London mayor Ken Livingstone will require an extra £150m a year in government subsidy to meet ambitious housing targets set out today in his draft plan for the capital.
The document, called London Plan, presents the mayor's proposals to handle economic and population growth until 2020.

Livingstone wants 23,000 homes to be built in London each year, 11,000 of which should be affordable.

Two-thirds of all boroughs would be required to introduce a 50% affordable housing quota on developments – 35% of development would be for social housing and 15% for key workers.

The mayor believes that the only way to meet these targets is to increase government subsidy to £600m a year. The Greater London Authority is talking to the Housing Corporation about increasing the allocation as part of the Treasury's comprehensive spending review, which is to be announced next month.

Eleanor Young, Livingstone's planning adviser, conceded that it w as crucial that the subsidy was increased. She said: "[Without extra funding] the targets will be more difficult to achieve."

We must deliver higher levels of affordable housing through the planning system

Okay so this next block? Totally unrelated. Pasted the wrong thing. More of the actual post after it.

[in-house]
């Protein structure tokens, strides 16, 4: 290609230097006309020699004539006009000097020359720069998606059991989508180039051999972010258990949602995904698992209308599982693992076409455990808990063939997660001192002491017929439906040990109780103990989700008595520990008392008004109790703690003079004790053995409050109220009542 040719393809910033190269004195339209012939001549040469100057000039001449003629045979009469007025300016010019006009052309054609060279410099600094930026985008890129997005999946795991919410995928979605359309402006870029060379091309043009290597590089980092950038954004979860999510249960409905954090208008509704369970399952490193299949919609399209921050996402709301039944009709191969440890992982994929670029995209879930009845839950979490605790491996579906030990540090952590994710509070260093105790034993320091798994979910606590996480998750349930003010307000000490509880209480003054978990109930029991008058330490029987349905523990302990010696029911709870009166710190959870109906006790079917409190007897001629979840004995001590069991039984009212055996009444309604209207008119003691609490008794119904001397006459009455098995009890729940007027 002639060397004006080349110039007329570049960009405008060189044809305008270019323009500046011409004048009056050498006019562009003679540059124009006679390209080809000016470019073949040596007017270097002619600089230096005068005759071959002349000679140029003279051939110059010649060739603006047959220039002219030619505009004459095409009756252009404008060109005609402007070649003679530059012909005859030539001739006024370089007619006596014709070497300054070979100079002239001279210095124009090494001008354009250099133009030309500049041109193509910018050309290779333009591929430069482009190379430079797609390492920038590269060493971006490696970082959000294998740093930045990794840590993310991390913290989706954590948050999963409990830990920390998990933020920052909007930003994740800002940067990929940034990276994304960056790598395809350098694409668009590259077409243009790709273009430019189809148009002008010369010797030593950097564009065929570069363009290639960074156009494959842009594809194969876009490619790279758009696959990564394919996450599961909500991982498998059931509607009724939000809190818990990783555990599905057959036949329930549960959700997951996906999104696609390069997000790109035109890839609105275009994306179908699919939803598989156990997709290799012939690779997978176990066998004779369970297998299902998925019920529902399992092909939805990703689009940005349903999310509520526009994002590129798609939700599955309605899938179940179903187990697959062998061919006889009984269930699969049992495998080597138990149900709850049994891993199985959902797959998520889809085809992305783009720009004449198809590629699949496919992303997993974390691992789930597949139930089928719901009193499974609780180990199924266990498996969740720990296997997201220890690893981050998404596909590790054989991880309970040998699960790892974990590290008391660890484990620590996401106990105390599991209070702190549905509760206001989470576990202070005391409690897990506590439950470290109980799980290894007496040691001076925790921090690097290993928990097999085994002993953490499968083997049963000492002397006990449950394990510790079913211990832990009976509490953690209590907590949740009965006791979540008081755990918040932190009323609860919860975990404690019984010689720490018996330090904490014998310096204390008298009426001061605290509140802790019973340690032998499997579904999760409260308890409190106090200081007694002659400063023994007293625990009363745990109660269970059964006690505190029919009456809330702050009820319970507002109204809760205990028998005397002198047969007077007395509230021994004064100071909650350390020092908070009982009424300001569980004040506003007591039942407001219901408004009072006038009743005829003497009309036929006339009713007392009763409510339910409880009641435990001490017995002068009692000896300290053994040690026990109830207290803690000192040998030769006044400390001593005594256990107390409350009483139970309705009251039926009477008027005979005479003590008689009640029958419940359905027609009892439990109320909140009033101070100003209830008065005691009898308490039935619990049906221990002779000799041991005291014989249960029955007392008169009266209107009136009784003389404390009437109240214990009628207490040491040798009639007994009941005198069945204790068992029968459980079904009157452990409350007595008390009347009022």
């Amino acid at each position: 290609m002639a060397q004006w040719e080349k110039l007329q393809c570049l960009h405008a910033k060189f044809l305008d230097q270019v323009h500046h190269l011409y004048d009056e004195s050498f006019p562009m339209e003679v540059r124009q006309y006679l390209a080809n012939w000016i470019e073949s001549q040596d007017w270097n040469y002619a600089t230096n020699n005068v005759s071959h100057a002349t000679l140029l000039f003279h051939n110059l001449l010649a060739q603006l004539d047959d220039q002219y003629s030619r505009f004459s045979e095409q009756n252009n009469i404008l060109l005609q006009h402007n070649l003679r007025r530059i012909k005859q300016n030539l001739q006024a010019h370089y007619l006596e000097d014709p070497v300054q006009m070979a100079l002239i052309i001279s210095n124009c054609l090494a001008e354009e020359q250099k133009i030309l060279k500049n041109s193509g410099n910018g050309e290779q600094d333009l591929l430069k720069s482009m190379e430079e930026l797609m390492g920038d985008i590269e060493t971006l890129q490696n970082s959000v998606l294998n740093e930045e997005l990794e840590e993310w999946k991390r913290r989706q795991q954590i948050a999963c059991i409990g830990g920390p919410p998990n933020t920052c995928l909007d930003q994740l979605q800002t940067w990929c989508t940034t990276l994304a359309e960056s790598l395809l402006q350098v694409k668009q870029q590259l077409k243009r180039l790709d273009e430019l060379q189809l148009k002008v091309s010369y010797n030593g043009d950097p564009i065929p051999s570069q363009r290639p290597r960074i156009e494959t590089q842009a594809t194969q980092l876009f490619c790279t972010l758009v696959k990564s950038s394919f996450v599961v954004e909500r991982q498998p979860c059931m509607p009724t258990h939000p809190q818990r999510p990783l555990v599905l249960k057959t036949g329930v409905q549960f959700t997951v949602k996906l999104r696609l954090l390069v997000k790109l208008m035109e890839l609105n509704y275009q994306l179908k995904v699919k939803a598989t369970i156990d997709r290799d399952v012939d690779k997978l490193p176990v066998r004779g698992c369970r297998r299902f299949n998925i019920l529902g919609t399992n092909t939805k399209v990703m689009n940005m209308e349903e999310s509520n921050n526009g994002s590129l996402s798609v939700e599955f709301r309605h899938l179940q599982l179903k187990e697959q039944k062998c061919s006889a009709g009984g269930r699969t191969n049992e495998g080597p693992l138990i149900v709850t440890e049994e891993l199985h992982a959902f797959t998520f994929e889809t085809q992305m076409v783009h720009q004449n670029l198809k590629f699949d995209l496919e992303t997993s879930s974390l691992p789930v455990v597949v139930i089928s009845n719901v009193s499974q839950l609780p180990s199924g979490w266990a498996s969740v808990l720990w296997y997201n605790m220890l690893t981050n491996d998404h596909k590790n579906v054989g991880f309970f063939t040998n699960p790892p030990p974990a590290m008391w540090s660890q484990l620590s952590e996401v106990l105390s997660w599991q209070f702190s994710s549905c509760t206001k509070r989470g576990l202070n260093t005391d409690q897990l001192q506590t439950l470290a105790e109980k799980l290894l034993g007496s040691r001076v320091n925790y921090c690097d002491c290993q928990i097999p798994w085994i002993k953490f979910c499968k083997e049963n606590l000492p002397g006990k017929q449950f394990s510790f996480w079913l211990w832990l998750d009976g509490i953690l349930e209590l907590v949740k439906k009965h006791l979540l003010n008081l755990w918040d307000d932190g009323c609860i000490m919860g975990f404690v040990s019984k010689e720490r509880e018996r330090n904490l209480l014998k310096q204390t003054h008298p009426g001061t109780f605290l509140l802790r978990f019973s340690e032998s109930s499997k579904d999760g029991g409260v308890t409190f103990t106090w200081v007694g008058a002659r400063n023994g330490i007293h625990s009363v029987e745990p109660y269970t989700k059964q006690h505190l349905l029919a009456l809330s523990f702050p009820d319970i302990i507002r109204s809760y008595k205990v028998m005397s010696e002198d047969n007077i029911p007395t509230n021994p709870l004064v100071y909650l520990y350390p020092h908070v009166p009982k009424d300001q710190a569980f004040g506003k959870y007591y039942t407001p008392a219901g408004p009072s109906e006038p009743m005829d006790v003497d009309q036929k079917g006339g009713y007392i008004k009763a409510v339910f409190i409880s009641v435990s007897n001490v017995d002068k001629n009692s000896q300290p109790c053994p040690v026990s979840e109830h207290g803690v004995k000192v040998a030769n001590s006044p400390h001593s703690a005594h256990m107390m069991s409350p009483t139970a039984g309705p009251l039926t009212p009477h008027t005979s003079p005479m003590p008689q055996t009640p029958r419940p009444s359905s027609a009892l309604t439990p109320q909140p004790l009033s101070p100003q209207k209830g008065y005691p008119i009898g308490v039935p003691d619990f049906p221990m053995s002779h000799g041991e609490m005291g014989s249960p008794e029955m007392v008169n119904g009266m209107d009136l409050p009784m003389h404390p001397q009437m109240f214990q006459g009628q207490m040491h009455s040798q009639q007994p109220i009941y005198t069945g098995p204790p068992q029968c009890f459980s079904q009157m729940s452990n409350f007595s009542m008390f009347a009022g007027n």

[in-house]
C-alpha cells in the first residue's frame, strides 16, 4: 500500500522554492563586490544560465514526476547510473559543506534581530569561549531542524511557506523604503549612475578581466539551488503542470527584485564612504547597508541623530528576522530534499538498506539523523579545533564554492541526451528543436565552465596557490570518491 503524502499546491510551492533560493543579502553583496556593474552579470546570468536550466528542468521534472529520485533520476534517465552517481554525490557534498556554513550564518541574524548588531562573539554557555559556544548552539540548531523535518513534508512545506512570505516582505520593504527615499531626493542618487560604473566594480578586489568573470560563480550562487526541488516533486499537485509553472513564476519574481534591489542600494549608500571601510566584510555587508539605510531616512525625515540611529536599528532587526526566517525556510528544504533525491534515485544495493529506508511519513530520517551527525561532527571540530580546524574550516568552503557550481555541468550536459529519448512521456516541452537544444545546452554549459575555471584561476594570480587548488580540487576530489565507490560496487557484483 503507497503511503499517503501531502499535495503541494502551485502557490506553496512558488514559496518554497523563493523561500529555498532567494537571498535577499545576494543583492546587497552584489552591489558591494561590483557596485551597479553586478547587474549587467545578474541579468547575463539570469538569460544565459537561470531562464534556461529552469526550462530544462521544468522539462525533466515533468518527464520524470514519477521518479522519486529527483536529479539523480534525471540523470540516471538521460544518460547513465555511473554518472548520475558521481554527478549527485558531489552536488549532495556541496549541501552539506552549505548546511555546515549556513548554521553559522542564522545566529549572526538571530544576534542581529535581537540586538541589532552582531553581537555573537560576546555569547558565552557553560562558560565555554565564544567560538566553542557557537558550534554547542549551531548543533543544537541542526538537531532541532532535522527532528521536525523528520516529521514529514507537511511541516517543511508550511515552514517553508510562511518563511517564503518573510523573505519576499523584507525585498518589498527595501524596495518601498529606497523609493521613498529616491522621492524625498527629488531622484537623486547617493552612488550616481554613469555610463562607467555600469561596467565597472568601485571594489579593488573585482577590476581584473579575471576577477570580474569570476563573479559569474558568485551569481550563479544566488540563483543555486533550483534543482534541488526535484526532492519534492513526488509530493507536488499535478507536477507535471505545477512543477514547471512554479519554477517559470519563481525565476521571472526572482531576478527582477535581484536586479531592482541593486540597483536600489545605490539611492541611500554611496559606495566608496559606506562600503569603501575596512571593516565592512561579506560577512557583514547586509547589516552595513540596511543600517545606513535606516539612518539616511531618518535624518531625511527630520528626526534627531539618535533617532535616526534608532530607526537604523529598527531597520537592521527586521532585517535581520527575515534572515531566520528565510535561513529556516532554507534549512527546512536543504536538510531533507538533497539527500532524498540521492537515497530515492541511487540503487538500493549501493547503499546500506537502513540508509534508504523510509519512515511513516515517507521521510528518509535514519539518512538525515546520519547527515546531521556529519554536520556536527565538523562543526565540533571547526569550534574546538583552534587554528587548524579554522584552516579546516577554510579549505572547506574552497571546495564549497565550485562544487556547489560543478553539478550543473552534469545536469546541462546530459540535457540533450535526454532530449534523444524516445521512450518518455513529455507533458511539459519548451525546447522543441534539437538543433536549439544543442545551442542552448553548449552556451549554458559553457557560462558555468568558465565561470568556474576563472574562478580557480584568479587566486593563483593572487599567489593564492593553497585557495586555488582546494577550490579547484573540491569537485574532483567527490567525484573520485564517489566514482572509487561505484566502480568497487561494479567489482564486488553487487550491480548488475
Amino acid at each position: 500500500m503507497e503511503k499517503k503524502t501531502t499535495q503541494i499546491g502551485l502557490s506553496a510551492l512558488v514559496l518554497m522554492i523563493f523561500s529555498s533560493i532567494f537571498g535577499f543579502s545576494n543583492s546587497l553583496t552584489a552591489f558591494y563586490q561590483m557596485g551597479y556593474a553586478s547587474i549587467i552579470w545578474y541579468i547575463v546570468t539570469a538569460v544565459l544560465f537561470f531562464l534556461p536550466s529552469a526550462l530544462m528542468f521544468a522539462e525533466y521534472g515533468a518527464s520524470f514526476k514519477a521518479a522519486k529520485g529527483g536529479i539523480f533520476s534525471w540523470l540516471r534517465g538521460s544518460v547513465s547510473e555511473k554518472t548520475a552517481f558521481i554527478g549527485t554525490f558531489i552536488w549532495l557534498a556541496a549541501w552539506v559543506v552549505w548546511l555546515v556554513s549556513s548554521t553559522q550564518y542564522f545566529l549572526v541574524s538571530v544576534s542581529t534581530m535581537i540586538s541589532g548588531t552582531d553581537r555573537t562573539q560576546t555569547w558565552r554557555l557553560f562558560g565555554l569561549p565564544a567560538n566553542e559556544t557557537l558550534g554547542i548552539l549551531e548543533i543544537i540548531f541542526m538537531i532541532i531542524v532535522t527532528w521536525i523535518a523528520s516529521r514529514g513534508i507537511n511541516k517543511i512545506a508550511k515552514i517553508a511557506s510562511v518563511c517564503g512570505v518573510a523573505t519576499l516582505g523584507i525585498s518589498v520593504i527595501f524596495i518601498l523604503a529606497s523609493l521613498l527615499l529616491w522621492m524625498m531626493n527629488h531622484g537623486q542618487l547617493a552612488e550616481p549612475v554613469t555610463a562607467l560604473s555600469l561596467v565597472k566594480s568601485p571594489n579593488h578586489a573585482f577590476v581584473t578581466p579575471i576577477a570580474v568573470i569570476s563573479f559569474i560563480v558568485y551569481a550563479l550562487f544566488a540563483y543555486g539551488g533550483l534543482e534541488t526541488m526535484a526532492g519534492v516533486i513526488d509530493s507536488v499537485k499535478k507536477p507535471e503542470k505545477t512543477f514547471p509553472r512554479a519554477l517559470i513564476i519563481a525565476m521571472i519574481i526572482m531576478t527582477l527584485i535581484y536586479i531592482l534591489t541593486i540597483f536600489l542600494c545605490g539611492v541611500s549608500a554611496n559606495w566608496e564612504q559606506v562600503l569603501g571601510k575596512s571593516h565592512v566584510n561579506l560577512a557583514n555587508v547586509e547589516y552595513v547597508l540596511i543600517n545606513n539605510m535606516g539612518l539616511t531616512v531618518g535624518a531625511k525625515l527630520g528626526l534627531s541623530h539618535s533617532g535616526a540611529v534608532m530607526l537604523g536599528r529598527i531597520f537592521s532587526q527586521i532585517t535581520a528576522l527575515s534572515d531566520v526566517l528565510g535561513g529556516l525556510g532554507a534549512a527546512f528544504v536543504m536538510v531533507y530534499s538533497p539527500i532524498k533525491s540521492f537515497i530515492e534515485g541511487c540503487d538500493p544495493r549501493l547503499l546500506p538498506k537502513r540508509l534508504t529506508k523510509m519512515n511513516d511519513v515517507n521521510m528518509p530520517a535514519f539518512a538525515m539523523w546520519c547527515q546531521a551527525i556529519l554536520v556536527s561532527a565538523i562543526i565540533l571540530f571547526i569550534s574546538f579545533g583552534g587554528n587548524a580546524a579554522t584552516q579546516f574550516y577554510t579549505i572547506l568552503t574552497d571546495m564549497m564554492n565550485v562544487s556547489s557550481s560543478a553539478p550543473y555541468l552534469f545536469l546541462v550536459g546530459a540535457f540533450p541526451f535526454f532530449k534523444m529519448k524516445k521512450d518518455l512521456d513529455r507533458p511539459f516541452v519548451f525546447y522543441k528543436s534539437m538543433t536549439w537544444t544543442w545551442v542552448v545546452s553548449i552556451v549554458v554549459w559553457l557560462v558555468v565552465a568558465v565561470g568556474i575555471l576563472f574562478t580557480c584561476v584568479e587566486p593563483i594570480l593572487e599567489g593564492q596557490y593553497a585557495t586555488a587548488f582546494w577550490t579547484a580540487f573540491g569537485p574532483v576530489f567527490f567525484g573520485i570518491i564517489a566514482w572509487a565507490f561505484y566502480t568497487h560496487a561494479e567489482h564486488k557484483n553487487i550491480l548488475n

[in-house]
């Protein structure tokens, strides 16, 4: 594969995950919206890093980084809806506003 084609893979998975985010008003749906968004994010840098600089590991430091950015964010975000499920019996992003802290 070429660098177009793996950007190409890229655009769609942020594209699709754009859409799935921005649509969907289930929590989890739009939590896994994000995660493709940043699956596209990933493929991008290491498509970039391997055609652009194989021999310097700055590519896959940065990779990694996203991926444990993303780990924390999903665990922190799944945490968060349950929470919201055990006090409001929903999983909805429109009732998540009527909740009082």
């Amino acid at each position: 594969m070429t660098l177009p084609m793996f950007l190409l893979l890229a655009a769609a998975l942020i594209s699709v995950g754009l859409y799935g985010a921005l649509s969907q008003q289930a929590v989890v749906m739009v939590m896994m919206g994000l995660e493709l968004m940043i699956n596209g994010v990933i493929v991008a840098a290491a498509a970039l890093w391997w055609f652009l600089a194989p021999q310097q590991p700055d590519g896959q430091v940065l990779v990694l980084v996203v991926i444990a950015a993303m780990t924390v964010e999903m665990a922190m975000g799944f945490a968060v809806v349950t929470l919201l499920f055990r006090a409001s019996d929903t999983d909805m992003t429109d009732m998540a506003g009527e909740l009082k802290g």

London mayor Ken Livingstone

Livingstone said: "My priorities are clear – we have to deliver higher levels of housing and affordable housing through the planning system and focus on the needs of key workers or people on moderate incomes as well as those needing traditional social housing."

Deputy mayor Nicky Gavron said the plan was to make London a compact city. She said: "We are looking at higher densities right across London." Gavron ruled out the possibility of building on green belt and metropolitan open land.

She said deprived areas of east London had been earmarked to receive most through regeneration. She said: "We are prioritising the East Thames Gateway and guiding public investment there."

The plan identifies sites for clusters of tall buildings such as the Isle of Dogs and Paddington.